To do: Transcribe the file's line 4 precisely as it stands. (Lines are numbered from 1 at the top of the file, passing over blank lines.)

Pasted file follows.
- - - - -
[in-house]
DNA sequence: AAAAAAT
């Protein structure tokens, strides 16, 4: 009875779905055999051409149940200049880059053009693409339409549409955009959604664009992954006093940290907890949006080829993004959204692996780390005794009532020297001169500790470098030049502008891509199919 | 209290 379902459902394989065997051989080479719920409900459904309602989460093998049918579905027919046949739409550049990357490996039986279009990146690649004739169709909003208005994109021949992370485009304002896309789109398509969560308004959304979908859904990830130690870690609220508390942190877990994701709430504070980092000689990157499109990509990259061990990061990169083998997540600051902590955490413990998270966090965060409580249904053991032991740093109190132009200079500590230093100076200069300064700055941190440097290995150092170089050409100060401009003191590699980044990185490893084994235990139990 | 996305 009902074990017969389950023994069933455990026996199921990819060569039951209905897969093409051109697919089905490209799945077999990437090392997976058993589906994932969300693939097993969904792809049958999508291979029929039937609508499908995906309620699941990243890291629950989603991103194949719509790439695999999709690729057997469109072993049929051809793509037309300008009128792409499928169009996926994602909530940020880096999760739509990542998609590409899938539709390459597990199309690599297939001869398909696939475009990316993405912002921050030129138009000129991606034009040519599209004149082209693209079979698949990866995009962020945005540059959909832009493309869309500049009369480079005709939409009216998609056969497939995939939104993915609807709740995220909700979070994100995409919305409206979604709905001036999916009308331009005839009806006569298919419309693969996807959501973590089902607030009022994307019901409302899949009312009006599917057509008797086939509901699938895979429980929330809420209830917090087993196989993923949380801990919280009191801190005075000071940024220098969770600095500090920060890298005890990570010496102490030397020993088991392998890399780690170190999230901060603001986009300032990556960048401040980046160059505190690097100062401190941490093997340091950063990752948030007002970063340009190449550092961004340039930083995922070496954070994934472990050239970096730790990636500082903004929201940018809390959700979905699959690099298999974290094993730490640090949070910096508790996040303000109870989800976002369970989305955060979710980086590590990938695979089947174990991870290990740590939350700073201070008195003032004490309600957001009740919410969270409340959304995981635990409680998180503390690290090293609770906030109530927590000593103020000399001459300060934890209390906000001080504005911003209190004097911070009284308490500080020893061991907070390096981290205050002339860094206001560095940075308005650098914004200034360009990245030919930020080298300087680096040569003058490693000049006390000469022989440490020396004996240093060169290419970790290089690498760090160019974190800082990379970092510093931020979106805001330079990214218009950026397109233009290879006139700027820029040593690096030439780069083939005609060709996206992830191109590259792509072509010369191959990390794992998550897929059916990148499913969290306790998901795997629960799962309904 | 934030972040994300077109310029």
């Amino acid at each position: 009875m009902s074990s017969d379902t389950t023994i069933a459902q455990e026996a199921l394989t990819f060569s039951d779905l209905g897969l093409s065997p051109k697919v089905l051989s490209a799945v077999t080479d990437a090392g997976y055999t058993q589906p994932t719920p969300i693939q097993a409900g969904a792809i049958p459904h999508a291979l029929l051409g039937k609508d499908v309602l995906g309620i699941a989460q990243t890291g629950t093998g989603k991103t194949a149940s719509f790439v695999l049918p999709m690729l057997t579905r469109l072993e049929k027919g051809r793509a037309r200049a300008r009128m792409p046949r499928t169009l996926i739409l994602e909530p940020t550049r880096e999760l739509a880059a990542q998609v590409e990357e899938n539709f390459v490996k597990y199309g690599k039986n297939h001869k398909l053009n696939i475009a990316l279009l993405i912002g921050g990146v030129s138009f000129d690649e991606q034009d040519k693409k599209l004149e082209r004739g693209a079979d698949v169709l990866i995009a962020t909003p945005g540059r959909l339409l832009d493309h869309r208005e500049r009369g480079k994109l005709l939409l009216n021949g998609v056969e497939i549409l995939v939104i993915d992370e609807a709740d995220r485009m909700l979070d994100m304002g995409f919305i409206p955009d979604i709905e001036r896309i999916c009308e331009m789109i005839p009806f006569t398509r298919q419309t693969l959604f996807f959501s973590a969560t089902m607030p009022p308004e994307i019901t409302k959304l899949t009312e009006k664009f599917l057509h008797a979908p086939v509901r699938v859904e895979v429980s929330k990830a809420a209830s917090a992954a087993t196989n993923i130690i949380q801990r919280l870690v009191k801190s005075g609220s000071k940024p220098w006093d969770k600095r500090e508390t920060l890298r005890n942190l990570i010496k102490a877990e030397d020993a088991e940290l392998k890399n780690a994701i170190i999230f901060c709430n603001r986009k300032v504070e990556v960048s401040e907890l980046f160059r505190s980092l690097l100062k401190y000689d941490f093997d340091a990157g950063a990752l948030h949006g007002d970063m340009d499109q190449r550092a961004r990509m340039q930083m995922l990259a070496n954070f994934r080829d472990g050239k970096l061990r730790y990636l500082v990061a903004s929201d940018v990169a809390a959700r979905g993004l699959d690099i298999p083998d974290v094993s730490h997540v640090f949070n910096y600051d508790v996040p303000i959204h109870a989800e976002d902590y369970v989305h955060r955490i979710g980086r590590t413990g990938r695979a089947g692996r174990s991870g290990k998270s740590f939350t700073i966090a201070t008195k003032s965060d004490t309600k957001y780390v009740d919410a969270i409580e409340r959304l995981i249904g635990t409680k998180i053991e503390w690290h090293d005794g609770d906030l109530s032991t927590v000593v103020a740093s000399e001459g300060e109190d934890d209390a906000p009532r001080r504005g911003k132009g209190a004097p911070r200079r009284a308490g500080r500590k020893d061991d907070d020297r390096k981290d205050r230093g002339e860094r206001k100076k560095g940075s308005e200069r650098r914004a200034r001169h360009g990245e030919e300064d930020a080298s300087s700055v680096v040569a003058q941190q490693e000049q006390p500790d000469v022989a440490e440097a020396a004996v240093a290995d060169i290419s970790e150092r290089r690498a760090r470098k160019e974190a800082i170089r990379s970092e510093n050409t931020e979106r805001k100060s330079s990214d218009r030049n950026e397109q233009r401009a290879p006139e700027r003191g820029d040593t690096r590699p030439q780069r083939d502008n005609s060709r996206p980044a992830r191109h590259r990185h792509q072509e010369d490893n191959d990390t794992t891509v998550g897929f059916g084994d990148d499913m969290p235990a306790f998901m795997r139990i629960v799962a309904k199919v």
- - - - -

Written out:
């Amino acid at each position: 009875m009902s074990s017969d379902t389950t023994i069933a459902q455990e026996a199921l394989t990819f060569s039951d779905l209905g897969l093409s065997p051109k697919v089905l051989s490209a799945v077999t080479d990437a090392g997976y055999t058993q589906p994932t719920p969300i693939q097993a409900g969904a792809i049958p459904h999508a291979l029929l051409g039937k609508d499908v309602l995906g309620i699941a989460q990243t890291g629950t093998g989603k991103t194949a149940s719509f790439v695999l049918p999709m690729l057997t579905r469109l072993e049929k027919g051809r793509a037309r200049a300008r009128m792409p046949r499928t169009l996926i739409l994602e909530p940020t550049r880096e999760l739509a880059a990542q998609v590409e990357e899938n539709f390459v490996k597990y199309g690599k039986n297939h001869k398909l053009n696939i475009a990316l279009l993405i912002g921050g990146v030129s138009f000129d690649e991606q034009d040519k693409k599209l004149e082209r004739g693209a079979d698949v169709l990866i995009a962020t909003p945005g540059r959909l339409l832009d493309h869309r208005e500049r009369g480079k994109l005709l939409l009216n021949g998609v056969e497939i549409l995939v939104i993915d992370e609807a709740d995220r485009m909700l979070d994100m304002g995409f919305i409206p955009d979604i709905e001036r896309i999916c009308e331009m789109i005839p009806f006569t398509r298919q419309t693969l959604f996807f959501s973590a969560t089902m607030p009022p308004e994307i019901t409302k959304l899949t009312e009006k664009f599917l057509h008797a979908p086939v509901r699938v859904e895979v429980s929330k990830a809420a209830s917090a992954a087993t196989n993923i130690i949380q801990r919280l870690v009191k801190s005075g609220s000071k940024p220098w006093d969770k600095r500090e508390t920060l890298r005890n942190l990570i010496k102490a877990e030397d020993a088991e940290l392998k890399n780690a994701i170190i999230f901060c709430n603001r986009k300032v504070e990556v960048s401040e907890l980046f160059r505190s980092l690097l100062k401190y000689d941490f093997d340091a990157g950063a990752l948030h949006g007002d970063m340009d499109q190449r550092a961004r990509m340039q930083m995922l990259a070496n954070f994934r080829d472990g050239k970096l061990r730790y990636l500082v990061a903004s929201d940018v990169a809390a959700r979905g993004l699959d690099i298999p083998d974290v094993s730490h997540v640090f949070n910096y600051d508790v996040p303000i959204h109870a989800e976002d902590y369970v989305h955060r955490i979710g980086r590590t413990g990938r695979a089947g692996r174990s991870g290990k998270s740590f939350t700073i966090a201070t008195k003032s965060d004490t309600k957001y780390v009740d919410a969270i409580e409340r959304l995981i249904g635990t409680k998180i053991e503390w690290h090293d005794g609770d906030l109530s032991t927590v000593v103020a740093s000399e001459g300060e109190d934890d209390a906000p009532r001080r504005g911003k132009g209190a004097p911070r200079r009284a308490g500080r500590k020893d061991d907070d020297r390096k981290d205050r230093g002339e860094r206001k100076k560095g940075s308005e200069r650098r914004a200034r001169h360009g990245e030919e300064d930020a080298s300087s700055v680096v040569a003058q941190q490693e000049q006390p500790d000469v022989a440490e440097a020396a004996v240093a290995d060169i290419s970790e150092r290089r690498a760090r470098k160019e974190a800082i170089r990379s970092e510093n050409t931020e979106r805001k100060s330079s990214d218009r030049n950026e397109q233009r401009a290879p006139e700027r003191g820029d040593t690096r590699p030439q780069r083939d502008n005609s060709r996206p980044a992830r191109h590259r990185h792509q072509e010369d490893n191959d990390t794992t891509v998550g897929f059916g084994d990148d499913m969290p235990a306790f998901m795997r139990i629960v799962a309904k199919v």